Almost in every culture there is a beautiful tradition and respect in public transportations to offer a seat to the elderly people, the handicapped ones or pregnant ladies. Unfortunately, not every tradition passes over to each new generation with the same amount of respect.
London is now preparing to start a new trialing for people with hidden disabilities to ask for a seat on the Tube.
Using public transportation may be resulting in uncomfortable situations for the ones who do not have visible disability or do have an illness which cannot be seen from outside and feel week in finding a seat.
“Baby on Board” is used now for many years and surely stops the one or the other to make risky moves in traffic when seen. Now, London is trying to draw a likewise attention with the blue badges.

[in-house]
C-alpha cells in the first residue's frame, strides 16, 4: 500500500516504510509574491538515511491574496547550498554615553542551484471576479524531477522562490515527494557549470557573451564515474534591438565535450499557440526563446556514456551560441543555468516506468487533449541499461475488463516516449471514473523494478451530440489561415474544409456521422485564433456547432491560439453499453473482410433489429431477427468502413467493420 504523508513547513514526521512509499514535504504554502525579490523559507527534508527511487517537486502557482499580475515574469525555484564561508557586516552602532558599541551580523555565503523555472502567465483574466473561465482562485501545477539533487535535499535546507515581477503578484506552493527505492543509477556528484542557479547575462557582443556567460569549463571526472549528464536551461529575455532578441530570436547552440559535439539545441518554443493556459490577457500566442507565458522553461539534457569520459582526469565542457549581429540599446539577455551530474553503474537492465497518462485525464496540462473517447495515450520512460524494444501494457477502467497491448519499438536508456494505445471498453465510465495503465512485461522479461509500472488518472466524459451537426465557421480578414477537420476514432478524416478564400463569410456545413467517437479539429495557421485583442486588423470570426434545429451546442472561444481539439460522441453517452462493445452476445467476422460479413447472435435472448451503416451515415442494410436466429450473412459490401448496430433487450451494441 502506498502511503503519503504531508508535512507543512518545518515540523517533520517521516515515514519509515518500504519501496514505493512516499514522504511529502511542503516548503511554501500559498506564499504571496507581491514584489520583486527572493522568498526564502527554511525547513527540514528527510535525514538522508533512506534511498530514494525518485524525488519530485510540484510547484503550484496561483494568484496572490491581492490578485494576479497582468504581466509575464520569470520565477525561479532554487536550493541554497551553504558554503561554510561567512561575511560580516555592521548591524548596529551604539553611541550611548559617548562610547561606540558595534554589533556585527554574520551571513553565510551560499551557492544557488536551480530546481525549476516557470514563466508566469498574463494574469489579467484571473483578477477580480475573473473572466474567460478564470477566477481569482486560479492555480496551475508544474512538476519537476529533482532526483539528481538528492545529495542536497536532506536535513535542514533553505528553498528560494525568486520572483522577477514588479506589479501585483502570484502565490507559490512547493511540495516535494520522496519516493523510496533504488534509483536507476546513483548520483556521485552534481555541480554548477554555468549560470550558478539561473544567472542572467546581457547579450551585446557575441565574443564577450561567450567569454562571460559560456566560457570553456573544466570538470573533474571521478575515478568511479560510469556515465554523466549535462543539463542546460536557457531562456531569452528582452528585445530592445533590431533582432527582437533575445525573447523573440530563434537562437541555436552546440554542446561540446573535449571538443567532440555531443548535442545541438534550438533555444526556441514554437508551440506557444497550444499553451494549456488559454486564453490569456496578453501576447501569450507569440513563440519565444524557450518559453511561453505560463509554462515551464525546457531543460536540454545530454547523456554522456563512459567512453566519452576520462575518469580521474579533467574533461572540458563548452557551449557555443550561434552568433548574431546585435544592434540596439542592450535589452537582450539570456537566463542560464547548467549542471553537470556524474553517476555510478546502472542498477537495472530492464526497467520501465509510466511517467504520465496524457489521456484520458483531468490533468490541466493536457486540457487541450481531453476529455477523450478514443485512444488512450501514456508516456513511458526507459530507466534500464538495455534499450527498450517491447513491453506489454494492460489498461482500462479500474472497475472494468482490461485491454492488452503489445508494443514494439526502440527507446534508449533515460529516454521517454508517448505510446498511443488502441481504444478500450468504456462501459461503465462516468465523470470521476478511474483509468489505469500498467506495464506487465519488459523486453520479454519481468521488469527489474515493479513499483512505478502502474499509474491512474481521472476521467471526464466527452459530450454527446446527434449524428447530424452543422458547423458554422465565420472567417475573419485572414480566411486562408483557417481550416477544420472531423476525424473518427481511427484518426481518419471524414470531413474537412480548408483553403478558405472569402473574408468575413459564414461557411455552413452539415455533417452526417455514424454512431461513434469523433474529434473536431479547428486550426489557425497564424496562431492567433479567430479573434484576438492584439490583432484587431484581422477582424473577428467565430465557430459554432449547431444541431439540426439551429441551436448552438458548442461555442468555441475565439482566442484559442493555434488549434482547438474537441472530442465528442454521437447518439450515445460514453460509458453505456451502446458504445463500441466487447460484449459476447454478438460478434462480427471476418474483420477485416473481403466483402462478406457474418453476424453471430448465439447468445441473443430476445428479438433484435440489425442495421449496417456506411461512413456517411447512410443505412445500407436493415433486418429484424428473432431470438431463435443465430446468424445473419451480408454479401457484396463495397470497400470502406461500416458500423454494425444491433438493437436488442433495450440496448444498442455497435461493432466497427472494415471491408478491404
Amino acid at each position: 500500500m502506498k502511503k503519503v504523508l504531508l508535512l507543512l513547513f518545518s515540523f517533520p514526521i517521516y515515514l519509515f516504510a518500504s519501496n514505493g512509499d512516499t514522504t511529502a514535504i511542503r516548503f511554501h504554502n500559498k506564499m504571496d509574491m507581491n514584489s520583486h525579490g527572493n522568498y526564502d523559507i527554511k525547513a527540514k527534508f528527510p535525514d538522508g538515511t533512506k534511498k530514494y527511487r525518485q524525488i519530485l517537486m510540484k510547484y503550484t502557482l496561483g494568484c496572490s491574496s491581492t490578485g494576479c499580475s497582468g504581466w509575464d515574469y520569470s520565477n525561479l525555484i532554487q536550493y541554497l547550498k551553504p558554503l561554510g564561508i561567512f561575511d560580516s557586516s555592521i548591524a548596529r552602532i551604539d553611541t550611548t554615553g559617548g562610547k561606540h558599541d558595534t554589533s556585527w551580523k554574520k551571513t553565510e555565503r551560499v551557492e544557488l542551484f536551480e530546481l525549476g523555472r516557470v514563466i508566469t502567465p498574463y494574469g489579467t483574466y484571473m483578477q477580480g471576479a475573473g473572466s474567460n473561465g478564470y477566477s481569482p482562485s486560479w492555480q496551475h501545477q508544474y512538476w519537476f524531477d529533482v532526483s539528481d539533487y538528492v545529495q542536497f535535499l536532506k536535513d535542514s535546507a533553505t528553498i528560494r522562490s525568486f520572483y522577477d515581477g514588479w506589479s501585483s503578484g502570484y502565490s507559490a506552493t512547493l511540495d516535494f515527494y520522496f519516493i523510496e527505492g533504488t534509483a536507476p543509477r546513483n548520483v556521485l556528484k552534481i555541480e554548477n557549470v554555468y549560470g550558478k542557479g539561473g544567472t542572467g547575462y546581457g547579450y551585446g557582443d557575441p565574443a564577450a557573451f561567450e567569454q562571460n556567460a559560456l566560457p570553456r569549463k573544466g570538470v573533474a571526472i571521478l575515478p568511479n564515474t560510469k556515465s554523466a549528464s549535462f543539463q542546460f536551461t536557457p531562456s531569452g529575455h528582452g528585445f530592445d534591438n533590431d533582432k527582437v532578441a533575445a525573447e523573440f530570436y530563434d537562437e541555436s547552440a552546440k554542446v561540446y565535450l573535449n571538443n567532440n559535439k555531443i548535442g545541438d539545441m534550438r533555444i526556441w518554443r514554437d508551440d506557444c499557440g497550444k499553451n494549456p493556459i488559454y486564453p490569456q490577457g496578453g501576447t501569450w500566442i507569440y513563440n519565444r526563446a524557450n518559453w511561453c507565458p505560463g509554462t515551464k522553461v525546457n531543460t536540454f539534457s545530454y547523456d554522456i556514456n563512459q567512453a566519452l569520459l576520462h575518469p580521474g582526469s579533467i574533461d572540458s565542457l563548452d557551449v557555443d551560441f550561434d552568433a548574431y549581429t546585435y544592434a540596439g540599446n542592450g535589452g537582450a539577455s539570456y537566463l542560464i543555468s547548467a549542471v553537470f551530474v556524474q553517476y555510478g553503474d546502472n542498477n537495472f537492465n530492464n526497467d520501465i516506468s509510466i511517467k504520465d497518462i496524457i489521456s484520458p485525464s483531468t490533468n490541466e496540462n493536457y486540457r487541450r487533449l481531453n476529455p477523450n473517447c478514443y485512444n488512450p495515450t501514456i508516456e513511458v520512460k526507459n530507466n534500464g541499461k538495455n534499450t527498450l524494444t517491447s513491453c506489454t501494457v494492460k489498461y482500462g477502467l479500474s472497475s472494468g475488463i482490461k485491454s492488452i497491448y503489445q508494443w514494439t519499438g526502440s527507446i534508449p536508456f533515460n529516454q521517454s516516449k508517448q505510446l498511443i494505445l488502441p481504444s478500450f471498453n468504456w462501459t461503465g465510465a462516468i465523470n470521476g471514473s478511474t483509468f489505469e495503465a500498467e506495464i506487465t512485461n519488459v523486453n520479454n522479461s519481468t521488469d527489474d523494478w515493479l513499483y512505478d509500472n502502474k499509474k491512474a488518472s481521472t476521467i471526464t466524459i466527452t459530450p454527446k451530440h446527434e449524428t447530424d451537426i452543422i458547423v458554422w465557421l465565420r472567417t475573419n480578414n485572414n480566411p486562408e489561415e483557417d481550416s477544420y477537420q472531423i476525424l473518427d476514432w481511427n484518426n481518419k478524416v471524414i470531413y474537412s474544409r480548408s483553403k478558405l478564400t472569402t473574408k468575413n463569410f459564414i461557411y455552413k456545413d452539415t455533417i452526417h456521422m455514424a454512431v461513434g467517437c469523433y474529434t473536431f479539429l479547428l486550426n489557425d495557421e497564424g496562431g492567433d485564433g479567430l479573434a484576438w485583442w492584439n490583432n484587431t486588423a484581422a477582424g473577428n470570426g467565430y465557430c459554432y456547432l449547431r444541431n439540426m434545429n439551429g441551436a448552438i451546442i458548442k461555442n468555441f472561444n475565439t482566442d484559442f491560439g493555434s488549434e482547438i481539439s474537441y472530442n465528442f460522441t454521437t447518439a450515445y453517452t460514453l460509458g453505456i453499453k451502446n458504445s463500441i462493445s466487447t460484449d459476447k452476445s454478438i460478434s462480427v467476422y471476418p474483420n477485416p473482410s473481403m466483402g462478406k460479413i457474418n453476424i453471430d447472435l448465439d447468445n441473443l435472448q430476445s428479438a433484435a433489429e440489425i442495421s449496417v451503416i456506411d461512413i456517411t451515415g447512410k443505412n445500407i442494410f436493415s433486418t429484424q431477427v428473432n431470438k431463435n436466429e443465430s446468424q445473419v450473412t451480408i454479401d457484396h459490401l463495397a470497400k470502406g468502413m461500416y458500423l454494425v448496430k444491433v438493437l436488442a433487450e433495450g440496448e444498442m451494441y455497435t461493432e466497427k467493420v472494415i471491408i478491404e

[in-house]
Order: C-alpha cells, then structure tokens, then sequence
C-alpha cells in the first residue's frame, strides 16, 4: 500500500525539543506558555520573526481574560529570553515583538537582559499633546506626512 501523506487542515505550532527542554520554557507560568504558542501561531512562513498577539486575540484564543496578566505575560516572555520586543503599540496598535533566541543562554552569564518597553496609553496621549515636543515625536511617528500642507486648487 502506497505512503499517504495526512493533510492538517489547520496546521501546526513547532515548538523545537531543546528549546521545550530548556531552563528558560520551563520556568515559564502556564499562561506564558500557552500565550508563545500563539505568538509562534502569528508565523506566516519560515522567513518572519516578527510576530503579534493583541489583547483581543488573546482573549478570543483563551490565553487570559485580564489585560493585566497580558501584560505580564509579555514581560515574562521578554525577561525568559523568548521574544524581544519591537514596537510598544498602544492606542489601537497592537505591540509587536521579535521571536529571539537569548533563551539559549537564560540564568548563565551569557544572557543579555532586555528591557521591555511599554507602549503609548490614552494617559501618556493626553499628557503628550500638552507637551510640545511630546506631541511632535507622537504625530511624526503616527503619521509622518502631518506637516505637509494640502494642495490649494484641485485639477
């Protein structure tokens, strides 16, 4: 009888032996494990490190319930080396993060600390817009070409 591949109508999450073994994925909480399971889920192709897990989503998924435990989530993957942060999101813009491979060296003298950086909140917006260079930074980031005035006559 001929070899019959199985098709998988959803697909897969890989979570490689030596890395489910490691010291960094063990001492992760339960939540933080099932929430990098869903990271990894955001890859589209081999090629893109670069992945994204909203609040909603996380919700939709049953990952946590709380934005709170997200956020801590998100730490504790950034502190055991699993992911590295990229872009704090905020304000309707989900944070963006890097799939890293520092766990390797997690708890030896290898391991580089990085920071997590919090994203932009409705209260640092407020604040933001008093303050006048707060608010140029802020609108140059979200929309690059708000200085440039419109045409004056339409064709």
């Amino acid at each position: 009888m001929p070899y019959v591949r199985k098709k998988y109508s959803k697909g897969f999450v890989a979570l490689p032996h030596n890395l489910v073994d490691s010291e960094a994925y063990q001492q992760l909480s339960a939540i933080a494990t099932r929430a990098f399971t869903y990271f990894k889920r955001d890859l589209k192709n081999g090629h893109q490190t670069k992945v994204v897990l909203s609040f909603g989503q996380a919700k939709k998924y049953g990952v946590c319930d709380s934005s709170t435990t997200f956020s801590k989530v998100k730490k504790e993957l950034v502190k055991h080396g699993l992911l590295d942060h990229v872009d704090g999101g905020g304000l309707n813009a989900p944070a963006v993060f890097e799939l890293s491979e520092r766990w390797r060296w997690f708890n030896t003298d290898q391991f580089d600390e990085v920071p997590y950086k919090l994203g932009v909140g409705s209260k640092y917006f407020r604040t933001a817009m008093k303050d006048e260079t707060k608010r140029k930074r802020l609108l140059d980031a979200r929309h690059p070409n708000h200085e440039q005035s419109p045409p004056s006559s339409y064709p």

The authorities talked about the “Please offer me a seat” badges to Mashable and said that: “We have received correspondence from many customers asking for a product like this, telling us they often struggle to get a seat, or when they do, customers make them feel uncomfortable.
We carried out research which confirmed people with hidden disabilities and conditions or those undergoing treatments, can find it difficult to get a seat when they need one – particularly if their need is not obvious.”
Cancer patient James McNaught tried to raise similar awareness when he carried a badge written with this phase “Cancer on board” earlier this year.
First of all, 1000 people are going to test if or if not these badges are going to be beneficial for the ones in need.